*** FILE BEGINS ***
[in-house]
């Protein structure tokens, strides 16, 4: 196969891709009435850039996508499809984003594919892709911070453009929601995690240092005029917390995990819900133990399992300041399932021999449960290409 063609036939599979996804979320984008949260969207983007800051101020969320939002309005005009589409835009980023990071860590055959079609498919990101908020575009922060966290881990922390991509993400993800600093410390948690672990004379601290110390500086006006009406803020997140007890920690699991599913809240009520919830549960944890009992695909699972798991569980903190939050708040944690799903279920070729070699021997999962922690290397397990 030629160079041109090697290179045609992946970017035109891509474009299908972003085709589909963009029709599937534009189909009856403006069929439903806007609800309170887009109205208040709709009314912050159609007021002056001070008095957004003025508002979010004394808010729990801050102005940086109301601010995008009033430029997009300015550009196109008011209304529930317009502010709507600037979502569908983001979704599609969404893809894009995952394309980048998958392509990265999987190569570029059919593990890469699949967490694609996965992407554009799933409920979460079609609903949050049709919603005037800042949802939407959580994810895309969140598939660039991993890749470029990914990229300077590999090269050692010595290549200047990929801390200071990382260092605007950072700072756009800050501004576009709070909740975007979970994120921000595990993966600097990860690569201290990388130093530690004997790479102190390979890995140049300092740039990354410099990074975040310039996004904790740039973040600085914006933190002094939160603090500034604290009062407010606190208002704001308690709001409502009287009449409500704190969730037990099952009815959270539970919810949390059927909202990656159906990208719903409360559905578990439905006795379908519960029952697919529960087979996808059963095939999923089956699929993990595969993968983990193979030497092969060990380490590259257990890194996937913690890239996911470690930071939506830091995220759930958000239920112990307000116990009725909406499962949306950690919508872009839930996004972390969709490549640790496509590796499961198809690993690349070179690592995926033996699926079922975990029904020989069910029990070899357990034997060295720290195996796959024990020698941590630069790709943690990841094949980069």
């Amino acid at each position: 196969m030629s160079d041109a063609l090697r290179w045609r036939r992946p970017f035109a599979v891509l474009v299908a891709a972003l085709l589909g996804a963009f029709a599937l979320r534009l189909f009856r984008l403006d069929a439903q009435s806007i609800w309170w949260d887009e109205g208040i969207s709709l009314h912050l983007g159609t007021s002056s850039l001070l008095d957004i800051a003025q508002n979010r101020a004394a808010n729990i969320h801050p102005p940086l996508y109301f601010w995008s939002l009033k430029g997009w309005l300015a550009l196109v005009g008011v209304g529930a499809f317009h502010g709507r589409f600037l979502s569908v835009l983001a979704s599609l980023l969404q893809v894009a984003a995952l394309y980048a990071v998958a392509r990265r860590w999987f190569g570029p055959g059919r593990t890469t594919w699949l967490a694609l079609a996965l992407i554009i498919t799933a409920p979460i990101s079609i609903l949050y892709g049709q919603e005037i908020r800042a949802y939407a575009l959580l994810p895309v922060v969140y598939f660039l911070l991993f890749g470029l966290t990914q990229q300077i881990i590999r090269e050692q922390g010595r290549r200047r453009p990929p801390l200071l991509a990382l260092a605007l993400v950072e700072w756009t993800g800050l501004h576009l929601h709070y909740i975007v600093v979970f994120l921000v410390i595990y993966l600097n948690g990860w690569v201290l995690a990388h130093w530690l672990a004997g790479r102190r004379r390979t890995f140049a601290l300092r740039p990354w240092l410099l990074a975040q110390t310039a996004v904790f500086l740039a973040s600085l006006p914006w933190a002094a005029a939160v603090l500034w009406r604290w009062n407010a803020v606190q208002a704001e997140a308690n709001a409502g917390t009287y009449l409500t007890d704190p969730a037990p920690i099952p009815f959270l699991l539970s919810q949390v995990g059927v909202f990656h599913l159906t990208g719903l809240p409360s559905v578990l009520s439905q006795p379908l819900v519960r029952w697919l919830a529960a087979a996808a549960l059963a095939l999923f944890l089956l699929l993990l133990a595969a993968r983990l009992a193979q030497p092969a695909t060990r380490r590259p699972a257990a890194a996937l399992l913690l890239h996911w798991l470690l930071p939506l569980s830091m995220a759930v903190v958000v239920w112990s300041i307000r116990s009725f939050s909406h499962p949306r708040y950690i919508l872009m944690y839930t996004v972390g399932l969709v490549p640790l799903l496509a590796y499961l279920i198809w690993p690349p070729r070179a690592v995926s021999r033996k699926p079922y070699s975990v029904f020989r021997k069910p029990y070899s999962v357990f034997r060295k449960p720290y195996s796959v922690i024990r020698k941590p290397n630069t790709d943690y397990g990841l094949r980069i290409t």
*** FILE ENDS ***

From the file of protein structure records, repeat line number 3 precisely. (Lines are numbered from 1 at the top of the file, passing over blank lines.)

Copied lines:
């Amino acid at each position: 196969m030629s160079d041109a063609l090697r290179w045609r036939r992946p970017f035109a599979v891509l474009v299908a891709a972003l085709l589909g996804a963009f029709a599937l979320r534009l189909f009856r984008l403006d069929a439903q009435s806007i609800w309170w949260d887009e109205g208040i969207s709709l009314h912050l983007g159609t007021s002056s850039l001070l008095d957004i800051a003025q508002n979010r101020a004394a808010n729990i969320h801050p102005p940086l996508y109301f601010w995008s939002l009033k430029g997009w309005l300015a550009l196109v005009g008011v209304g529930a499809f317009h502010g709507r589409f600037l979502s569908v835009l983001a979704s599609l980023l969404q893809v894009a984003a995952l394309y980048a990071v998958a392509r990265r860590w999987f190569g570029p055959g059919r593990t890469t594919w699949l967490a694609l079609a996965l992407i554009i498919t799933a409920p979460i990101s079609i609903l949050y892709g049709q919603e005037i908020r800042a949802y939407a575009l959580l994810p895309v922060v969140y598939f660039l911070l991993f890749g470029l966290t990914q990229q300077i881990i590999r090269e050692q922390g010595r290549r200047r453009p990929p801390l200071l991509a990382l260092a605007l993400v950072e700072w756009t993800g800050l501004h576009l929601h709070y909740i975007v600093v979970f994120l921000v410390i595990y993966l600097n948690g990860w690569v201290l995690a990388h130093w530690l672990a004997g790479r102190r004379r390979t890995f140049a601290l300092r740039p990354w240092l410099l990074a975040q110390t310039a996004v904790f500086l740039a973040s600085l006006p914006w933190a002094a005029a939160v603090l500034w009406r604290w009062n407010a803020v606190q208002a704001e997140a308690n709001a409502g917390t009287y009449l409500t007890d704190p969730a037990p920690i099952p009815f959270l699991l539970s919810q949390v995990g059927v909202f990656h599913l159906t990208g719903l809240p409360s559905v578990l009520s439905q006795p379908l819900v519960r029952w697919l919830a529960a087979a996808a549960l059963a095939l999923f944890l089956l699929l993990l133990a595969a993968r983990l009992a193979q030497p092969a695909t060990r380490r590259p699972a257990a890194a996937l399992l913690l890239h996911w798991l470690l930071p939506l569980s830091m995220a759930v903190v958000v239920w112990s300041i307000r116990s009725f939050s909406h499962p949306r708040y950690i919508l872009m944690y839930t996004v972390g399932l969709v490549p640790l799903l496509a590796y499961l279920i198809w690993p690349p070729r070179a690592v995926s021999r033996k699926p079922y070699s975990v029904f020989r021997k069910p029990y070899s999962v357990f034997r060295k449960p720290y195996s796959v922690i024990r020698k941590p290397n630069t790709d943690y397990g990841l094949r980069i290409t």